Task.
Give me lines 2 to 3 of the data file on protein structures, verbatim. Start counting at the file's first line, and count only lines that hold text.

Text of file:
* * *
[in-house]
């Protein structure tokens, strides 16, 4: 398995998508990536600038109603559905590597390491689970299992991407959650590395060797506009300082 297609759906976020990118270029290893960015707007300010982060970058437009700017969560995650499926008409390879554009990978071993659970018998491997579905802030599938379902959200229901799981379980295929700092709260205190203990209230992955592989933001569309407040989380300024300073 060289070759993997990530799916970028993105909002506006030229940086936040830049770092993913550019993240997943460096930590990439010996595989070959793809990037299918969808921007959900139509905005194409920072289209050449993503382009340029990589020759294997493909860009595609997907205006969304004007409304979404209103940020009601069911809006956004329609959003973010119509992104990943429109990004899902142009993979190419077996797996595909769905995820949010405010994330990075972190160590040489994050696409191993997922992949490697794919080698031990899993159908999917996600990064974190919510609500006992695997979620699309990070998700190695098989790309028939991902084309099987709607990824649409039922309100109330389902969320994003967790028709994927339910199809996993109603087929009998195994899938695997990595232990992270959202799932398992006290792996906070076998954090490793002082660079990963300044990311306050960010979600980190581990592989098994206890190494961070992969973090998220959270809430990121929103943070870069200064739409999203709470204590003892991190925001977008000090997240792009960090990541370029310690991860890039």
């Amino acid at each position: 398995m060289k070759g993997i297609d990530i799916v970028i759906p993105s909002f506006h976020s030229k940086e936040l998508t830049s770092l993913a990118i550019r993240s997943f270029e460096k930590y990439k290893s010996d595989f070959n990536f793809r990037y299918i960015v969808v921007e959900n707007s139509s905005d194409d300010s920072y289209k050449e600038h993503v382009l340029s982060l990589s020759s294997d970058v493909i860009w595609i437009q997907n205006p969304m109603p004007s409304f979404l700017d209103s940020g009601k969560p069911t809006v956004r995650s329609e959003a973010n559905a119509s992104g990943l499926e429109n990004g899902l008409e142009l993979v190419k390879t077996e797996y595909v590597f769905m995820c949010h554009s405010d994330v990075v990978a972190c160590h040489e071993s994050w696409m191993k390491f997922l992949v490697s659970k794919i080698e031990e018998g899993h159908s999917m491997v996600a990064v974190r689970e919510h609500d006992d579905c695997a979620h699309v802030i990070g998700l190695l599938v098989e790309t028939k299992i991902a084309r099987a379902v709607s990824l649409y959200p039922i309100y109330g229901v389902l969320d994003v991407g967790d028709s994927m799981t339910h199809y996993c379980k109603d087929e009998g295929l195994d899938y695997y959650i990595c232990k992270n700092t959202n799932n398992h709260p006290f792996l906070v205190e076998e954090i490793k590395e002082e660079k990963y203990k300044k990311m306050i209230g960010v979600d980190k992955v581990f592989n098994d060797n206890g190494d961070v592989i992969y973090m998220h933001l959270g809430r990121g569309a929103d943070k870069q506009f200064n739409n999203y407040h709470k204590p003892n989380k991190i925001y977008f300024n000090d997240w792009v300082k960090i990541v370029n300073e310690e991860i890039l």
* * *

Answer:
């Protein structure tokens, strides 16, 4: 398995998508990536600038109603559905590597390491689970299992991407959650590395060797506009300082 297609759906976020990118270029290893960015707007300010982060970058437009700017969560995650499926008409390879554009990978071993659970018998491997579905802030599938379902959200229901799981379980295929700092709260205190203990209230992955592989933001569309407040989380300024300073 060289070759993997990530799916970028993105909002506006030229940086936040830049770092993913550019993240997943460096930590990439010996595989070959793809990037299918969808921007959900139509905005194409920072289209050449993503382009340029990589020759294997493909860009595609997907205006969304004007409304979404209103940020009601069911809006956004329609959003973010119509992104990943429109990004899902142009993979190419077996797996595909769905995820949010405010994330990075972190160590040489994050696409191993997922992949490697794919080698031990899993159908999917996600990064974190919510609500006992695997979620699309990070998700190695098989790309028939991902084309099987709607990824649409039922309100109330389902969320994003967790028709994927339910199809996993109603087929009998195994899938695997990595232990992270959202799932398992006290792996906070076998954090490793002082660079990963300044990311306050960010979600980190581990592989098994206890190494961070992969973090998220959270809430990121929103943070870069200064739409999203709470204590003892991190925001977008000090997240792009960090990541370029310690991860890039």
């Amino acid at each position: 398995m060289k070759g993997i297609d990530i799916v970028i759906p993105s909002f506006h976020s030229k940086e936040l998508t830049s770092l993913a990118i550019r993240s997943f270029e460096k930590y990439k290893s010996d595989f070959n990536f793809r990037y299918i960015v969808v921007e959900n707007s139509s905005d194409d300010s920072y289209k050449e600038h993503v382009l340029s982060l990589s020759s294997d970058v493909i860009w595609i437009q997907n205006p969304m109603p004007s409304f979404l700017d209103s940020g009601k969560p069911t809006v956004r995650s329609e959003a973010n559905a119509s992104g990943l499926e429109n990004g899902l008409e142009l993979v190419k390879t077996e797996y595909v590597f769905m995820c949010h554009s405010d994330v990075v990978a972190c160590h040489e071993s994050w696409m191993k390491f997922l992949v490697s659970k794919i080698e031990e018998g899993h159908s999917m491997v996600a990064v974190r689970e919510h609500d006992d579905c695997a979620h699309v802030i990070g998700l190695l599938v098989e790309t028939k299992i991902a084309r099987a379902v709607s990824l649409y959200p039922i309100y109330g229901v389902l969320d994003v991407g967790d028709s994927m799981t339910h199809y996993c379980k109603d087929e009998g295929l195994d899938y695997y959650i990595c232990k992270n700092t959202n799932n398992h709260p006290f792996l906070v205190e076998e954090i490793k590395e002082e660079k990963y203990k300044k990311m306050i209230g960010v979600d980190k992955v581990f592989n098994d060797n206890g190494d961070v592989i992969y973090m998220h933001l959270g809430r990121g569309a929103d943070k870069q506009f200064n739409n999203y407040h709470k204590p003892n989380k991190i925001y977008f300024n000090d997240w792009v300082k960090i990541v370029n300073e310690e991860i890039l």